Skeptophilia (skep-to-fil-i-a) (n.) - the love of logical thought, skepticism, and thinking critically. Being an exploration of the applications of skeptical thinking to the world at large, with periodic excursions into linguistics, music, politics, cryptozoology, and why people keep seeing the face of Jesus on grilled cheese sandwiches.

Tuesday, May 30, 2023

Fingerprint of a catastrophe

Ever heard of the Bruneau-Jarbridge event?

If not, it's unsurprising; neither had I.  Plus, it happened twelve million years ago, during the mid-Miocene Epoch.  It's a supervolcano eruption of the Yellowstone Hotspot, which was at the time under what is now southwestern Idaho.  Between then and now, the hotspot has stayed pretty much where it was, but the North American Plate has moved, resulting in its current location underneath northwestern Wyoming,

The Bruneau-Jarbridge event was enormous.  It created monstrous pyroclastic flows that traveled 150 kilometers from the caldera, incinerating everything in their path.  The winds at the time of the eruption were from the west; we know this because the ash produced by the eruption traveled at least 1,600 kilometers to the east, creating meters-thick layers including the ones at the amazing Ashfall Fossil Beds in northeastern Nebraska.

In fact, it's the Ashfall Fossil Beds -- now an official National Natural Landmark and State Historical Park -- that's why the topic comes up.  A friend and frequent contributor of topics for Skeptophilia sent me a photograph of the site, and asked me if I'd heard of it:

[Image licensed under the Creative Commons Carl Malamud, Ashfall fossil beds - Baby rhino "T. L.", CC BY 2.0]

I hadn't, so naturally I had to look into it.

The whole thing is staggering, if grim.  Ashfall contains the skeletons of thousands of animals killed, more or less simultaneously, by the Bruneau-Jarbridge ash cloud.  The remains of the rhinoceros species Teloceras are so common there that one part of the fossil bed has been nicknamed "the Rhino Barn."  But there are lots of other species represented as well; five different kinds of prehistoric horses, including both three-toed and one-toed; three species of camels; two canids, the fox-sized Leptocyon and the wolf-sized Cynarctus; a saber-toothed (!) deer species, Longirostromeryx; three species of turtles; and three species of birds -- a crane, a hawk, and a vulture.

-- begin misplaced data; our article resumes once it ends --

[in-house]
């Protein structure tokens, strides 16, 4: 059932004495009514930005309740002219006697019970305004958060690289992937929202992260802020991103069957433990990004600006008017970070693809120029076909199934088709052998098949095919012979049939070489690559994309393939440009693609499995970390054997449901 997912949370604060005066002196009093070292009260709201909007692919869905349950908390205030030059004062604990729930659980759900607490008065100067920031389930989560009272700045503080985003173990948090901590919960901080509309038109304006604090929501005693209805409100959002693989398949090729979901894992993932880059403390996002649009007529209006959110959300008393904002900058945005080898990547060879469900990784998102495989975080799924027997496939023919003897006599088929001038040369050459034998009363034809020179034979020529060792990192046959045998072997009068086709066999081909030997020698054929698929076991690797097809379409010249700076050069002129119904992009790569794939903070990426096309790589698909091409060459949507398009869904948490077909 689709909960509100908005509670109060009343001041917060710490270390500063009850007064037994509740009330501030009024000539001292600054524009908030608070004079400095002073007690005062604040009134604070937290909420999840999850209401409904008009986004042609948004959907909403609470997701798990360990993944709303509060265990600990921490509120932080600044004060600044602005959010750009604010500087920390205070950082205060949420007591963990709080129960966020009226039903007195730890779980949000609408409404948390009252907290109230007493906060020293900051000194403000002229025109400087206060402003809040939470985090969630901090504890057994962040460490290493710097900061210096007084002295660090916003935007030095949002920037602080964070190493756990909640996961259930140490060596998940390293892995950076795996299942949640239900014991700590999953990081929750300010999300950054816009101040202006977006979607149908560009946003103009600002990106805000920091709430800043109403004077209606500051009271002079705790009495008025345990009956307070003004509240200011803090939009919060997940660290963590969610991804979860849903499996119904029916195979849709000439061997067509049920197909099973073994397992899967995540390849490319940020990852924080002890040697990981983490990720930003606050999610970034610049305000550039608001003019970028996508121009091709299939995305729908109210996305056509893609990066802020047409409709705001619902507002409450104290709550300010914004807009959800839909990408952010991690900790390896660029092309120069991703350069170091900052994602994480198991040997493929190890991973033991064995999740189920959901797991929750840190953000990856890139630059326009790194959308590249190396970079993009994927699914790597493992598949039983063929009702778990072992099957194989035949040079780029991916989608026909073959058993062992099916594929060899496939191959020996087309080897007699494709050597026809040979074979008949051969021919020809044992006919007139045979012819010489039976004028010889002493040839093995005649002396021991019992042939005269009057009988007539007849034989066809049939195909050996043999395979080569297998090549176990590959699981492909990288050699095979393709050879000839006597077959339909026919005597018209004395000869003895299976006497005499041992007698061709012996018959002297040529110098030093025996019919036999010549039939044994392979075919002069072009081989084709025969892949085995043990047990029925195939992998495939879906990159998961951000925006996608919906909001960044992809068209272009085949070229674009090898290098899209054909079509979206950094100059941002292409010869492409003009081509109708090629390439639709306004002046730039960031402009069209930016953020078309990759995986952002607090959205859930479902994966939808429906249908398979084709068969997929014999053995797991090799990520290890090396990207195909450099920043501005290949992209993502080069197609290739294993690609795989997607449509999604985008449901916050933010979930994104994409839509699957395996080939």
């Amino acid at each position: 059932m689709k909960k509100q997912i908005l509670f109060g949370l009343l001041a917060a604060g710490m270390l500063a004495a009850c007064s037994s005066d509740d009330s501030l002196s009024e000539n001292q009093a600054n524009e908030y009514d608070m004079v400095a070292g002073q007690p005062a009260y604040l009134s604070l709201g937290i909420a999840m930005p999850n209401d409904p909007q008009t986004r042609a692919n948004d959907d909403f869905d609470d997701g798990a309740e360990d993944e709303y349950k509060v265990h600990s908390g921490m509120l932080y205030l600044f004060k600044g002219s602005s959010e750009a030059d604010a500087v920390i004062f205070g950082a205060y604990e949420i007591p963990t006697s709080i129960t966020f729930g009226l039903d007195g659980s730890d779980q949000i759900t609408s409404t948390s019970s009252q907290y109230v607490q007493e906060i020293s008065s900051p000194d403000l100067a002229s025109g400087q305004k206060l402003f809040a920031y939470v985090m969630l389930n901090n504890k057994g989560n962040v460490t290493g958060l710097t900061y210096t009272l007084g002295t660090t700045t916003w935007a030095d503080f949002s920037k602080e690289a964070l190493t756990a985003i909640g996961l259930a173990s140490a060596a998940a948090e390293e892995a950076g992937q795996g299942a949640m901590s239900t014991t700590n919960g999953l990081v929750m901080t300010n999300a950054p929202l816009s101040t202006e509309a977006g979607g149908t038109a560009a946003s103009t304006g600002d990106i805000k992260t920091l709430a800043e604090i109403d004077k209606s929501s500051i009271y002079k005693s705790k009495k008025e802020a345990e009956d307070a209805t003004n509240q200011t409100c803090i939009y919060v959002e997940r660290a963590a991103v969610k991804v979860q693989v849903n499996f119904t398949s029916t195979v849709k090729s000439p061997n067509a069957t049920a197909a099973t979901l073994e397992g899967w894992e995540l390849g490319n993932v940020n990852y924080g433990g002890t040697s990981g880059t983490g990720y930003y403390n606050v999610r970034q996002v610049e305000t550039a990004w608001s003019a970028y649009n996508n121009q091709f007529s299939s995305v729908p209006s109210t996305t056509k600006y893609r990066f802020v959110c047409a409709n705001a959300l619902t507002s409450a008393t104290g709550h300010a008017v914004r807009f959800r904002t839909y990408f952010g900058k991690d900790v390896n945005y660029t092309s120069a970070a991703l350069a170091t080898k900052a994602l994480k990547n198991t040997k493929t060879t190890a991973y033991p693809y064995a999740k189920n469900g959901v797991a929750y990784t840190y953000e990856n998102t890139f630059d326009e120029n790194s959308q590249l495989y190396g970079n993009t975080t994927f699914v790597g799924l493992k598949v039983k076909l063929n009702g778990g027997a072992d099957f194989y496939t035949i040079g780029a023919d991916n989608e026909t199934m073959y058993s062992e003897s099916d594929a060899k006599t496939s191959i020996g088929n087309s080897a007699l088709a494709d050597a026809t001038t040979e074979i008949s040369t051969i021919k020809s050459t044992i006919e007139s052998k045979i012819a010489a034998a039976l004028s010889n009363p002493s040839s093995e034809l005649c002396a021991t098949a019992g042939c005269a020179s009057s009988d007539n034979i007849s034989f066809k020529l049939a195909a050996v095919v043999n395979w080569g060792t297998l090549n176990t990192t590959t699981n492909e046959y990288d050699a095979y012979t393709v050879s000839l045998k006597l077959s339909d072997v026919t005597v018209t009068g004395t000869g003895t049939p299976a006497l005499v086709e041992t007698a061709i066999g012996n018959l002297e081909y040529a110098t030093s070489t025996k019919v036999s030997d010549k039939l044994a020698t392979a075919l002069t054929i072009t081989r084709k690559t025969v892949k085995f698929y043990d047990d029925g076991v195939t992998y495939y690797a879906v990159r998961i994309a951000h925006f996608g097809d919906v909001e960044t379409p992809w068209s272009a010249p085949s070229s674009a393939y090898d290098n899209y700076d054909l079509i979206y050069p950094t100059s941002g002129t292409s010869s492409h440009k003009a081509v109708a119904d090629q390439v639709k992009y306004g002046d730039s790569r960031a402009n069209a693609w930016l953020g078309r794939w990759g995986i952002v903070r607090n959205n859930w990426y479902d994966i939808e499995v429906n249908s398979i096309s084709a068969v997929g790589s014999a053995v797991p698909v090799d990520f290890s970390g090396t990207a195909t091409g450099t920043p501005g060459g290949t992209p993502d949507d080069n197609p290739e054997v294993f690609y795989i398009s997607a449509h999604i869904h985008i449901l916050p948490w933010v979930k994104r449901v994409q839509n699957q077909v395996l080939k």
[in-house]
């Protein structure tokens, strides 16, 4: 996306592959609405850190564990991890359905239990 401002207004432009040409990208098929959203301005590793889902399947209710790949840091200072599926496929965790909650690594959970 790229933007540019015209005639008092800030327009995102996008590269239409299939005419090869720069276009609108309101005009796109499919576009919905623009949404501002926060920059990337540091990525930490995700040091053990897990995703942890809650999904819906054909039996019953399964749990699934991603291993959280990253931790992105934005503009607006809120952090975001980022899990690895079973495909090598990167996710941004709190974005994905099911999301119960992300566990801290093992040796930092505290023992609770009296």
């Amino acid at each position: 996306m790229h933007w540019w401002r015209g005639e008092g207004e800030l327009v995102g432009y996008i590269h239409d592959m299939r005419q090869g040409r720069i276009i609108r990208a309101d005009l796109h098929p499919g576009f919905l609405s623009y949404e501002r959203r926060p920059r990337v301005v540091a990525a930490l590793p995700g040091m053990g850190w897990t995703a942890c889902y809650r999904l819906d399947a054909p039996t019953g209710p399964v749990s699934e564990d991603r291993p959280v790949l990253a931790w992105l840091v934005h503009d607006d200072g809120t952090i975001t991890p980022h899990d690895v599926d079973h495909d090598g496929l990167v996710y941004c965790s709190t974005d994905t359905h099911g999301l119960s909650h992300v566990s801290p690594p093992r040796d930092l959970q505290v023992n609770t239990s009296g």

Despite the size of the eruption and resulting ash cloud, everything in the area didn't die during the ashfall.  Some of the bones show signs of scavenging, and some have breaks and tooth marks consistent with the dentition of the hyena-like canid Aelurodon.  So even a horrific catastrophe like Bruneau-Jarbridge didn't extinguish life completely; there were still scavengers around to chow down on the victims.

When looking at this sort of event, the question inevitably comes up of whether it could happen again.  The facile answer is: of course it could.  The Earth is still very much tectonically active, and more specifically, the Yellowstone Hotspot is a live volcano, as the frequent earthquakes and boiling-hot geysers and lakes should indicate.  It's likely to erupt again -- whether a monumental cataclysm like Bruneau-Jarbridge, or something smaller, isn't certain.

But despite the prevalence of clickbait-y YouTube videos about how "Yellowstone is about to erupt!" and "Scientists fear the Earth will crack wide open!" (both direct quotes from video titles), there is no imminent danger from the Yellowstone Hotspot.  What the geologists are actually saying is that a major eruption is likely some time in the next hundred thousand years, which puts it well outside the realm of what most of us should be worried about.

However, there's no doubt the the Ashfall Fossil Beds are a sobering reminder of what the Earth is capable of.  They're the fingerprint of a twelve-million-year-old catastrophe that makes any recent eruption look like a wet firecracker.  But as horrible as it was for the Miocene animals in the path of the ash cloud, it's provided us with a snapshot of what life was like back then, when Nebraska had a climate more like modern Kenya -- and the Great Plains was home to rhinos, camels, horses, and wild dogs.


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